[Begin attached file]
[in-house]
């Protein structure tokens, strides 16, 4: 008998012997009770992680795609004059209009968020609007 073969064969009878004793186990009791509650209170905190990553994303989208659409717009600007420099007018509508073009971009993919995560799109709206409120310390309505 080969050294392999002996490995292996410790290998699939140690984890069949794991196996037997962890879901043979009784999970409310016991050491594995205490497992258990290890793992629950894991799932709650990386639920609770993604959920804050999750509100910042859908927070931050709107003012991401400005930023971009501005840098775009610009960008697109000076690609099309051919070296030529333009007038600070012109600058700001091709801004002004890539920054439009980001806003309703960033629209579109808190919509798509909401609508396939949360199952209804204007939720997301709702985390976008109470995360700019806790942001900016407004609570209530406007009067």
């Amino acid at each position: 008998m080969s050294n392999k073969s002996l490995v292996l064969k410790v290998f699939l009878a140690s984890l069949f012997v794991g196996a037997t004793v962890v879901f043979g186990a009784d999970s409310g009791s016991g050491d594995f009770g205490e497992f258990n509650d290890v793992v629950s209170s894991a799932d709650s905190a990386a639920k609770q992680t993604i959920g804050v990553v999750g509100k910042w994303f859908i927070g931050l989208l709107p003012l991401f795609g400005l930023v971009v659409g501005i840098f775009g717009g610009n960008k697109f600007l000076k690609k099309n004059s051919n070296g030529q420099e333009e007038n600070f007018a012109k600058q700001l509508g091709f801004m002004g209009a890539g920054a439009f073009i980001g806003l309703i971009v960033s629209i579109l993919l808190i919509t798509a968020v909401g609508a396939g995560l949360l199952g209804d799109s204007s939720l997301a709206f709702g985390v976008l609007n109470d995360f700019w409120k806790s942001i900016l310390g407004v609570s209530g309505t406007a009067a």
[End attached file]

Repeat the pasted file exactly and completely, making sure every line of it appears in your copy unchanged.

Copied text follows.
[in-house]
């Protein structure tokens, strides 16, 4: 008998012997009770992680795609004059209009968020609007 073969064969009878004793186990009791509650209170905190990553994303989208659409717009600007420099007018509508073009971009993919995560799109709206409120310390309505 080969050294392999002996490995292996410790290998699939140690984890069949794991196996037997962890879901043979009784999970409310016991050491594995205490497992258990290890793992629950894991799932709650990386639920609770993604959920804050999750509100910042859908927070931050709107003012991401400005930023971009501005840098775009610009960008697109000076690609099309051919070296030529333009007038600070012109600058700001091709801004002004890539920054439009980001806003309703960033629209579109808190919509798509909401609508396939949360199952209804204007939720997301709702985390976008109470995360700019806790942001900016407004609570209530406007009067």
């Amino acid at each position: 008998m080969s050294n392999k073969s002996l490995v292996l064969k410790v290998f699939l009878a140690s984890l069949f012997v794991g196996a037997t004793v962890v879901f043979g186990a009784d999970s409310g009791s016991g050491d594995f009770g205490e497992f258990n509650d290890v793992v629950s209170s894991a799932d709650s905190a990386a639920k609770q992680t993604i959920g804050v990553v999750g509100k910042w994303f859908i927070g931050l989208l709107p003012l991401f795609g400005l930023v971009v659409g501005i840098f775009g717009g610009n960008k697109f600007l000076k690609k099309n004059s051919n070296g030529q420099e333009e007038n600070f007018a012109k600058q700001l509508g091709f801004m002004g209009a890539g920054a439009f073009i980001g806003l309703i971009v960033s629209i579109l993919l808190i919509t798509a968020v909401g609508a396939g995560l949360l199952g209804d799109s204007s939720l997301a709206f709702g985390v976008l609007n109470d995360f700019w409120k806790s942001i900016l310390g407004v609570s209530g309505t406007a009067a």